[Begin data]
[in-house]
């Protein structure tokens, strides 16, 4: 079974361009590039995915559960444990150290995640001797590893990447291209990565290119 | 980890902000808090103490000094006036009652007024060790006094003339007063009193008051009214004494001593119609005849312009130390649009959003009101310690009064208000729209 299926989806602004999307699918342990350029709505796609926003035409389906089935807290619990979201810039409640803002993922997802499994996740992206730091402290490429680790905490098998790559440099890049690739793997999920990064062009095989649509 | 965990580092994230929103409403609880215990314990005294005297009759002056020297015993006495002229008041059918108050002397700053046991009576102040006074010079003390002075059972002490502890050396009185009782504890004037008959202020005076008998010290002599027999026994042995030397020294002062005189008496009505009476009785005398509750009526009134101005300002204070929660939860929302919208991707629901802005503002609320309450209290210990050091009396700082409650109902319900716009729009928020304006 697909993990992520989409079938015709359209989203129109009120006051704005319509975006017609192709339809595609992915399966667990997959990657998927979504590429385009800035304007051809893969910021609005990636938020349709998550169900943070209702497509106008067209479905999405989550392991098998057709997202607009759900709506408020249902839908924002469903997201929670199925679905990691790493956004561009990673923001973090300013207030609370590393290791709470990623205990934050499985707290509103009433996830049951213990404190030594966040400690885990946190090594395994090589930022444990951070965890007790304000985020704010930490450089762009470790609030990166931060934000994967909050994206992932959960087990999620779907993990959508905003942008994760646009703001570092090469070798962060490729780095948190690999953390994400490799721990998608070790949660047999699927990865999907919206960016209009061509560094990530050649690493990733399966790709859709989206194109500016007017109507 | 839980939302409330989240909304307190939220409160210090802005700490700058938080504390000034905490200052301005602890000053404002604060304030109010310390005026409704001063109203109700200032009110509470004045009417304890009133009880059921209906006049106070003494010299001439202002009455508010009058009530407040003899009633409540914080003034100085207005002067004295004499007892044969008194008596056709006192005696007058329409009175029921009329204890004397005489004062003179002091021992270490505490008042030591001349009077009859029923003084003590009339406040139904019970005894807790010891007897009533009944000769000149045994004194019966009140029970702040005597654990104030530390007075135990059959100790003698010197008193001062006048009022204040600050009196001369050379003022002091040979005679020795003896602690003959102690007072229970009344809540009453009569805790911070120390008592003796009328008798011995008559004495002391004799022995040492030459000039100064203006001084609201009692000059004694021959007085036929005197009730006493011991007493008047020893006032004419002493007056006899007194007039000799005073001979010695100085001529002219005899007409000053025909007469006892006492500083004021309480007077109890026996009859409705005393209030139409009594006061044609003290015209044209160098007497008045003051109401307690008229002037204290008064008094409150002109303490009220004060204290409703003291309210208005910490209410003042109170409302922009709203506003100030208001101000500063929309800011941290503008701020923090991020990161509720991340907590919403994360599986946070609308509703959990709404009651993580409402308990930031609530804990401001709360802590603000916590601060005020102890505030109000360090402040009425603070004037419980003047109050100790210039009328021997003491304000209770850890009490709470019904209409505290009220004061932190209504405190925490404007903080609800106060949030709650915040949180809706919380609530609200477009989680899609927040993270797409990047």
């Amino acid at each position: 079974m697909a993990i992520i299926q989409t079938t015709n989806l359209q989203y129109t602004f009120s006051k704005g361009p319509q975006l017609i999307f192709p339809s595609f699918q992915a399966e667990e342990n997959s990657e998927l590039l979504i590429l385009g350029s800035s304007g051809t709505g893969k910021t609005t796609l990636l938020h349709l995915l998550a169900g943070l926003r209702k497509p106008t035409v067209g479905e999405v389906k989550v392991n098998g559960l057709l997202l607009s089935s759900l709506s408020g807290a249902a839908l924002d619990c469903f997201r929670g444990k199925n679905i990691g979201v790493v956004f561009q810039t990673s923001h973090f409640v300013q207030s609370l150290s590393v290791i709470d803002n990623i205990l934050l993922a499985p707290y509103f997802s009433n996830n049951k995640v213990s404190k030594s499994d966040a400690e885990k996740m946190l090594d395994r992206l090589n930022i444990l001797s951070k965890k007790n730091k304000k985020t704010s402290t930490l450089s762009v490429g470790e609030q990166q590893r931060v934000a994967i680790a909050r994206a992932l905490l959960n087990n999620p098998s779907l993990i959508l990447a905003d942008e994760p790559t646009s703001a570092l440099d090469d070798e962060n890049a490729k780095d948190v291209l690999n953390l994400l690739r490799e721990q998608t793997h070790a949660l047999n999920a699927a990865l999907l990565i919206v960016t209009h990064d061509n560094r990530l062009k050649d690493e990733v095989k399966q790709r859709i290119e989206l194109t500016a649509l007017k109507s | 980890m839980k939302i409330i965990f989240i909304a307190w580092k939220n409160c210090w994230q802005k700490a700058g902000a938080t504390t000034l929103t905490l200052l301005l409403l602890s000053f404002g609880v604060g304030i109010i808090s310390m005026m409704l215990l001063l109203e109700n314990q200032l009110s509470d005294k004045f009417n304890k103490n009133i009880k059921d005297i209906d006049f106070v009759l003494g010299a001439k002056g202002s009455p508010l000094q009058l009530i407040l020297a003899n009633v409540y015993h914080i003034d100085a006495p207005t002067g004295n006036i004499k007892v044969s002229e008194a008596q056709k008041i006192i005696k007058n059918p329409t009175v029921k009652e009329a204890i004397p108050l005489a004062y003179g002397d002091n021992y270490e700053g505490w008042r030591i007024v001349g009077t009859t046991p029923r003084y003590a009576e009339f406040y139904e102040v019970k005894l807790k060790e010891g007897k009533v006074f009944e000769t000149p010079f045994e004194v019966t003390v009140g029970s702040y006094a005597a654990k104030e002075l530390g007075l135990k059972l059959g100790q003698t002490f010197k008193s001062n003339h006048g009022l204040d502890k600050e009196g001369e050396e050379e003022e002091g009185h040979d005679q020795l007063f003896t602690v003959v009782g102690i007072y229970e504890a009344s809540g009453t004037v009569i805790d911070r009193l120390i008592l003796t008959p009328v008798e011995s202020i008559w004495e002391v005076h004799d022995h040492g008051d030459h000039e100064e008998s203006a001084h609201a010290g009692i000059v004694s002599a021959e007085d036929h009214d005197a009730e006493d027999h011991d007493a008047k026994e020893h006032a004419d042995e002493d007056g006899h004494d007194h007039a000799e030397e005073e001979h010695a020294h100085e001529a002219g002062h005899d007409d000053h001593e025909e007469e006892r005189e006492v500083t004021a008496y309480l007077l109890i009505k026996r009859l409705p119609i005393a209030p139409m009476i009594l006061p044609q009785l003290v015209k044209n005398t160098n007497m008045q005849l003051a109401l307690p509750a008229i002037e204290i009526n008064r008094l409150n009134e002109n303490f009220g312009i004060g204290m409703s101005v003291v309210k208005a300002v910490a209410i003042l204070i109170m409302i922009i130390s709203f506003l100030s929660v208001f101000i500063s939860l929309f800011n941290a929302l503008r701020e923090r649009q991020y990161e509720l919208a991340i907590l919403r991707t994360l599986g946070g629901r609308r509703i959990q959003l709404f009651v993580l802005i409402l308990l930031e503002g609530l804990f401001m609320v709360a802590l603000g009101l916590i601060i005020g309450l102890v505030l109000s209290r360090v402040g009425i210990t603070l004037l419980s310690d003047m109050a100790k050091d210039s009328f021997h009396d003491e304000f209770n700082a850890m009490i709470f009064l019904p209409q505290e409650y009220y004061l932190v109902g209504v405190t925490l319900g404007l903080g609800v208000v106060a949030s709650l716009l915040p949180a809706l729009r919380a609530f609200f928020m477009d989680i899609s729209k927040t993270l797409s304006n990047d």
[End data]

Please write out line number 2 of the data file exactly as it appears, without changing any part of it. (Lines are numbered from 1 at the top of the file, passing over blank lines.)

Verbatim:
């Protein structure tokens, strides 16, 4: 079974361009590039995915559960444990150290995640001797590893990447291209990565290119 | 980890902000808090103490000094006036009652007024060790006094003339007063009193008051009214004494001593119609005849312009130390649009959003009101310690009064208000729209 299926989806602004999307699918342990350029709505796609926003035409389906089935807290619990979201810039409640803002993922997802499994996740992206730091402290490429680790905490098998790559440099890049690739793997999920990064062009095989649509 | 965990580092994230929103409403609880215990314990005294005297009759002056020297015993006495002229008041059918108050002397700053046991009576102040006074010079003390002075059972002490502890050396009185009782504890004037008959202020005076008998010290002599027999026994042995030397020294002062005189008496009505009476009785005398509750009526009134101005300002204070929660939860929302919208991707629901802005503002609320309450209290210990050091009396700082409650109902319900716009729009928020304006 697909993990992520989409079938015709359209989203129109009120006051704005319509975006017609192709339809595609992915399966667990997959990657998927979504590429385009800035304007051809893969910021609005990636938020349709998550169900943070209702497509106008067209479905999405989550392991098998057709997202607009759900709506408020249902839908924002469903997201929670199925679905990691790493956004561009990673923001973090300013207030609370590393290791709470990623205990934050499985707290509103009433996830049951213990404190030594966040400690885990946190090594395994090589930022444990951070965890007790304000985020704010930490450089762009470790609030990166931060934000994967909050994206992932959960087990999620779907993990959508905003942008994760646009703001570092090469070798962060490729780095948190690999953390994400490799721990998608070790949660047999699927990865999907919206960016209009061509560094990530050649690493990733399966790709859709989206194109500016007017109507 | 839980939302409330989240909304307190939220409160210090802005700490700058938080504390000034905490200052301005602890000053404002604060304030109010310390005026409704001063109203109700200032009110509470004045009417304890009133009880059921209906006049106070003494010299001439202002009455508010009058009530407040003899009633409540914080003034100085207005002067004295004499007892044969008194008596056709006192005696007058329409009175029921009329204890004397005489004062003179002091021992270490505490008042030591001349009077009859029923003084003590009339406040139904019970005894807790010891007897009533009944000769000149045994004194019966009140029970702040005597654990104030530390007075135990059959100790003698010197008193001062006048009022204040600050009196001369050379003022002091040979005679020795003896602690003959102690007072229970009344809540009453009569805790911070120390008592003796009328008798011995008559004495002391004799022995040492030459000039100064203006001084609201009692000059004694021959007085036929005197009730006493011991007493008047020893006032004419002493007056006899007194007039000799005073001979010695100085001529002219005899007409000053025909007469006892006492500083004021309480007077109890026996009859409705005393209030139409009594006061044609003290015209044209160098007497008045003051109401307690008229002037204290008064008094409150002109303490009220004060204290409703003291309210208005910490209410003042109170409302922009709203506003100030208001101000500063929309800011941290503008701020923090991020990161509720991340907590919403994360599986946070609308509703959990709404009651993580409402308990930031609530804990401001709360802590603000916590601060005020102890505030109000360090402040009425603070004037419980003047109050100790210039009328021997003491304000209770850890009490709470019904209409505290009220004061932190209504405190925490404007903080609800106060949030709650915040949180809706919380609530609200477009989680899609927040993270797409990047």